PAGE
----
I had an African American friend who loved Boy Meets World because Shaun’s girlfriend in the show was the only black girl and that gave her hope that one day, she too might be able to date a boy as cute as Shaun and be treated just like the white kids. With such a focus on whitening the world, our T.V shows lose any type of spice and variety. After all, variety packs are always better than sticking to the plain flavor right? But a bigger concern isn’t the lack of different ethnicities its how they are placed in the show. Throwing in a black guy as a criminal or gangbanger isn’t necessarily making the show diverse because not every black guy commits crimes. Making the Asian a super smart doctor isn’t accurate because not every Asian dreams of being in the medical field. Having a Mexican that’s a lawn-care worker is also not accurate because we know that isn’t always the case.
For this reason, many Disney Channel T.V shows have been successful because their lead characters are of different races and have rather unpredictable personalities. “That’s So Raven” was a show I grew up on which brought a black family to the screen without forcing along any stereotypes. Raven was psychic, had an awkwardly quirky white best friend and a guy friend that was a DJ. “Wizards of Waverly Place” also did a good job with blending together a white and Mexican couple that had multi-racial wizard children, which told the world that it was okay to date outside of your own race. Both shows went on to be huge successes. “The Suite Life of Zach and Cody” did have an all white cast, but instead of following the stereo-type that Asians are smart and white blondes are dumb, they reversed the roles leaving Maddie to be a smart blonde and London Tipton to be the dumb, but funny, Asian. The outcome was hilarious. These shows gave children characters that they could identify with and showed that everyone was equal. But unfortunately, these T.V shows are all on cable or satellite, which limits its reach and ultimately leaves prime time colorless.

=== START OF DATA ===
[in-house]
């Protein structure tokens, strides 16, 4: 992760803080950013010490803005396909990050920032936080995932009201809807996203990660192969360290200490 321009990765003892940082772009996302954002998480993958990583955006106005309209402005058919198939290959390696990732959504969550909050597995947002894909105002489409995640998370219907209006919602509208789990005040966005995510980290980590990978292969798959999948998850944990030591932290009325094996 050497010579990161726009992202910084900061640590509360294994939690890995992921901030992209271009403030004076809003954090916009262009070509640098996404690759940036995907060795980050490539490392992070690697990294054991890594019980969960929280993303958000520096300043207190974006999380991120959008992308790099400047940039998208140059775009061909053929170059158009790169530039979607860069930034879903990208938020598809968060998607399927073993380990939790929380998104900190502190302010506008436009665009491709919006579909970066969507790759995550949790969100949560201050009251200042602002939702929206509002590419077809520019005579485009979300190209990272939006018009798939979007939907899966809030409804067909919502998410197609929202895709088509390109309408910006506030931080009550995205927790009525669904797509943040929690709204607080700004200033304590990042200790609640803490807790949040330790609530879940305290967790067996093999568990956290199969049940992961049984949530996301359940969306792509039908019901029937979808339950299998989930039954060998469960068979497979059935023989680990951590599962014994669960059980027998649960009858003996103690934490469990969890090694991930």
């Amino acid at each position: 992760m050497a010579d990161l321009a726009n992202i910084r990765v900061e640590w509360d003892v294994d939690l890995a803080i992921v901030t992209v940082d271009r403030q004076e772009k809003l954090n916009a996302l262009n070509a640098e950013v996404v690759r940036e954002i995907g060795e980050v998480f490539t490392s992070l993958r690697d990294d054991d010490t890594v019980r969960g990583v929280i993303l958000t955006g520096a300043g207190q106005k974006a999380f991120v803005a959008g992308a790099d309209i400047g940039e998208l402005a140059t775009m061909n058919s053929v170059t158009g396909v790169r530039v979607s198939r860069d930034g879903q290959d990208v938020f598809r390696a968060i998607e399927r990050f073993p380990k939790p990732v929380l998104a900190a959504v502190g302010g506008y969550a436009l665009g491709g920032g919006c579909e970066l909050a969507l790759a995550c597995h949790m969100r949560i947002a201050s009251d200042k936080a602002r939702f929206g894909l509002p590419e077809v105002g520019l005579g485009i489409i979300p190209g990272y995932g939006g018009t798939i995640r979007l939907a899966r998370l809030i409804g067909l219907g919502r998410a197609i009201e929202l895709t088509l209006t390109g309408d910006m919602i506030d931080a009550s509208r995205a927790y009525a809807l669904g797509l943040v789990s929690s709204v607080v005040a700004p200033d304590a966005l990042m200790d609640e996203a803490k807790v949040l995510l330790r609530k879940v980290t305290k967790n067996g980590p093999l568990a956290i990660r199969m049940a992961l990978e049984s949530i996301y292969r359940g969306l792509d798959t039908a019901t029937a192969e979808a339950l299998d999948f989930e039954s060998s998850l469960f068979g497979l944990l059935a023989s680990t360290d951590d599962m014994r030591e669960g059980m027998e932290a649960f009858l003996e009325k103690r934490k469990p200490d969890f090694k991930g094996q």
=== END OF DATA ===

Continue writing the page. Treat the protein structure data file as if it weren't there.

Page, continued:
Thankfully, television networks are realizing that it is 2012 and there were more shows featuring minorities 30 years ago than there are today. Although pure white shows still find success on the airwaves, shows that feature characters with diverse backgrounds appeal to a wider audience. Clear examples of this are The Mindy Project, Lost, Grey’s Anatomy, Prison Break, Scandal, Community, Elementary and so forth. Yet, while these shows feature characters of different races and ethnicities, most of the time they are part of an ensemble cast or a supporting role, which is enough for the producers to say that they are fair to everyone. Recently, Scandal is one of the first T.V shows in years to have a black female lead and The Mindy Project is the first show to have a woman from Southeast Asia as the lead. Although were still far away from where we should be, I think were definitely moving in the right direction, straying from the colorless to the colorful. All we need is one leader for everyone else to follow, but as we know from history, that might take years.